The projector isn't particularly bright at 15 lumens, so you'll want to make sure that you are in a well-darkened family or conference room before switching it on. Once it's on, you can use the projector to show your Keynote presentations, movies, or slideshows to anyone in the room. The device projects images up to 50" diagonal, so it's almost like having a big flat-screen TV in your pocket.
I was able to use the projector for about two hours before it shut down. The battery still seemed to have some juice in it as I was able to turn the projector back on in a while, but it appeared that the shutdown was due to overheating. There is no way to run the projector from an AC adapter, so you are definitely tied to the life of the non-replaceable battery.
There's a focus adjustment for making sure that the image is sharp, and there's even a built-in .5 Watt speaker to supply sound. Frankly, you'll want a Bluetooth speaker like one of the Big Blue models I'll talk about later in this review.
I watched some short segments of movies, some presentations, and a slideshow or two using the Pocket Projector, and for the most part I was happy with the results. However, this isn't a replacement for a much more capable projector for one very big reason -- the native resolution of the device is only 640 x 360 pixels.
While the images seemed fairly sharp and colors were bright, small text suffered. However, as you can see from some of the photos included with this review, screen text was very easy to read so your mileage may vary.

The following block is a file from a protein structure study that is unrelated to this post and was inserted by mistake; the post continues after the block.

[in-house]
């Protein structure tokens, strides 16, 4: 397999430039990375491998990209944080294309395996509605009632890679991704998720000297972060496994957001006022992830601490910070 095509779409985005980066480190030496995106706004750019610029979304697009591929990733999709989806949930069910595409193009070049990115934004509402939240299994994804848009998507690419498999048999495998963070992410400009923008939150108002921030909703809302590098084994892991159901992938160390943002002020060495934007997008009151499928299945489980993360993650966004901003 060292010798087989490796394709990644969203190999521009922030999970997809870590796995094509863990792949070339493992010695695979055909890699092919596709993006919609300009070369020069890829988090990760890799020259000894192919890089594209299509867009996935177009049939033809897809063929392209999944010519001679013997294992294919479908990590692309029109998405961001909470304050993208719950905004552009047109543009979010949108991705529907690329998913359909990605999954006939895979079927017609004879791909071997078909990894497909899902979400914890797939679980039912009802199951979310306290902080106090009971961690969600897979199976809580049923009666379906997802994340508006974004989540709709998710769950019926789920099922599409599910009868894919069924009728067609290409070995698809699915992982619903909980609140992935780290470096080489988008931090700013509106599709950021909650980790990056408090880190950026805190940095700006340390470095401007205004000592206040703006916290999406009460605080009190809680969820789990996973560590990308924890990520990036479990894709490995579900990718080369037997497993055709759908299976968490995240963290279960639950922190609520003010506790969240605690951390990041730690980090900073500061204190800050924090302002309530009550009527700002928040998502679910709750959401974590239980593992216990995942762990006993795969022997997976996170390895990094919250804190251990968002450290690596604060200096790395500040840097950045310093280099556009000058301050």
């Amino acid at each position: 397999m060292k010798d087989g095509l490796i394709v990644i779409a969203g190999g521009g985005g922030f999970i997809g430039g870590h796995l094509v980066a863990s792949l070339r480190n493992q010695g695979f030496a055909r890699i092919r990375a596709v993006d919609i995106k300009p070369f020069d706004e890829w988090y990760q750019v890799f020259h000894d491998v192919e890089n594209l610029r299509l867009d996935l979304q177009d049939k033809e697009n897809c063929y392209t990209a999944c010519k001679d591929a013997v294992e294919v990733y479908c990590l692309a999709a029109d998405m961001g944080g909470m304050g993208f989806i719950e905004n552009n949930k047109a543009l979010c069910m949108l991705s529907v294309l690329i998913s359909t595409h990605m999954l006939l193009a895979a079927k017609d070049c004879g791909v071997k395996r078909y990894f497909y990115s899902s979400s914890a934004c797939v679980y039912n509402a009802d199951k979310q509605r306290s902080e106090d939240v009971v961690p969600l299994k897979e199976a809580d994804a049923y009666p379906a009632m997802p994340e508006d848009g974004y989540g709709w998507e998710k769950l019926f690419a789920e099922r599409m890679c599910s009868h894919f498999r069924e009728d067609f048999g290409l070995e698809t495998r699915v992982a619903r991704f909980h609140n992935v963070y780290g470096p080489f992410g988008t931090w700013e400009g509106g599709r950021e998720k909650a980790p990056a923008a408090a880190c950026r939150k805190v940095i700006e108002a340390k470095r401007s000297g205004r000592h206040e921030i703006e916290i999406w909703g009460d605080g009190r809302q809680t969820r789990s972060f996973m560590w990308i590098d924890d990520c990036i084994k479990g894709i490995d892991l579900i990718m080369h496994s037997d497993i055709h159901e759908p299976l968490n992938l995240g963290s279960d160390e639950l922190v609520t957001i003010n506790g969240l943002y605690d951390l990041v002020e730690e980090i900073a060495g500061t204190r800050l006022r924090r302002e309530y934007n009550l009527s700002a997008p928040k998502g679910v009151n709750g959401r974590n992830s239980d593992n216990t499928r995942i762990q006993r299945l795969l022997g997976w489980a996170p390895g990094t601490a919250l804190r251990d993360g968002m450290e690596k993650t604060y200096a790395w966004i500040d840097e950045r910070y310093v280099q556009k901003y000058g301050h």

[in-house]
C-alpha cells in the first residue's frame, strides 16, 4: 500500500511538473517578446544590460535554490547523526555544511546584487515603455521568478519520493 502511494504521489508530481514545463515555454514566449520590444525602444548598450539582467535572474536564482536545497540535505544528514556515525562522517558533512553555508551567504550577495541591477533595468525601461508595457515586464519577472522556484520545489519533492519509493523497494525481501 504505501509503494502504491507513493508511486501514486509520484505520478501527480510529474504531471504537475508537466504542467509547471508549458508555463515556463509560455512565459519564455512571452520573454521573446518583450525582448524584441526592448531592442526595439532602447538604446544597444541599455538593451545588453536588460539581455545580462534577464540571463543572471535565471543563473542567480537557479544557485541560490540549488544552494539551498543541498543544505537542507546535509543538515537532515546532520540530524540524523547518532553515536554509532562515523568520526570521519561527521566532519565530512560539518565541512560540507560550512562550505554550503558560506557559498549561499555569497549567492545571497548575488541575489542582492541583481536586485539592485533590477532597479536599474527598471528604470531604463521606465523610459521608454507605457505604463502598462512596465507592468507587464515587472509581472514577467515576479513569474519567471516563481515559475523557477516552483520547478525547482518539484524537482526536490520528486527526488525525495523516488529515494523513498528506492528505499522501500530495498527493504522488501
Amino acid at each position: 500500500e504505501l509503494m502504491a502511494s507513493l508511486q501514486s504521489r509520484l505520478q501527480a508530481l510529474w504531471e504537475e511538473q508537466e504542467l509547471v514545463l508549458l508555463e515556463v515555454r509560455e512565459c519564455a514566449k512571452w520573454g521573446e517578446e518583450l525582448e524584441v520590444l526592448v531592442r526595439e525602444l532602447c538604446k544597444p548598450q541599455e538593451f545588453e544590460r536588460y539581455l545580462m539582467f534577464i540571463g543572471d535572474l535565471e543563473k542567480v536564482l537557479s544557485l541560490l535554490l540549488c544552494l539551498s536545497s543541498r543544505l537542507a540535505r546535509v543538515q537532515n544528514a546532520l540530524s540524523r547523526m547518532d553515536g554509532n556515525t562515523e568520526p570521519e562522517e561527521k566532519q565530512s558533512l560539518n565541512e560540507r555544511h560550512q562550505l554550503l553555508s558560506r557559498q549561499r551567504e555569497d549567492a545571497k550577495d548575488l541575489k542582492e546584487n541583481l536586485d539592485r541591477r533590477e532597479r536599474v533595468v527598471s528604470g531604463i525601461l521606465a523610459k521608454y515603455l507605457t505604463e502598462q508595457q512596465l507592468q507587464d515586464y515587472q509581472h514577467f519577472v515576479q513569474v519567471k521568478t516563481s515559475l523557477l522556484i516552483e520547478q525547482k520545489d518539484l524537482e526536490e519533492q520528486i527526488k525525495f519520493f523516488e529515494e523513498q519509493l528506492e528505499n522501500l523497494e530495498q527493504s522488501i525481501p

I think the best use for this device would be for showing images; giving slide shows to friends or clients, watching home videos or product videos. It's definitely doesn't have high enough resolution to be used as a projector for classes or meetings, but still a fun and useful product in the right use cases.
Big Blue Studio and Live Speakers
We get a lot of Bluetooth speakers here at the TUAW Labs, some of which are high-end units and others that are cheap. The Big Blue line seems to hit the middle ground, with a big speaker that's more reasonably-priced than some smaller devices like the Jawbone Jambox.
The Studio Speaker comes in a white polycarbonate shell with a metal grid covering the front, dominated by a big blue "eye." There's a hefty looking AC adapter with a thin cable that powers the unit. The speaker has a total 30 Watt output, with two full-range 2.5" drivers, a 3" subwoofer driver, and a passive radiator. The Studio Speaker supports any Bluetooth 2.0 or higher device with A2DP, GAVDP, or IOP compatibility.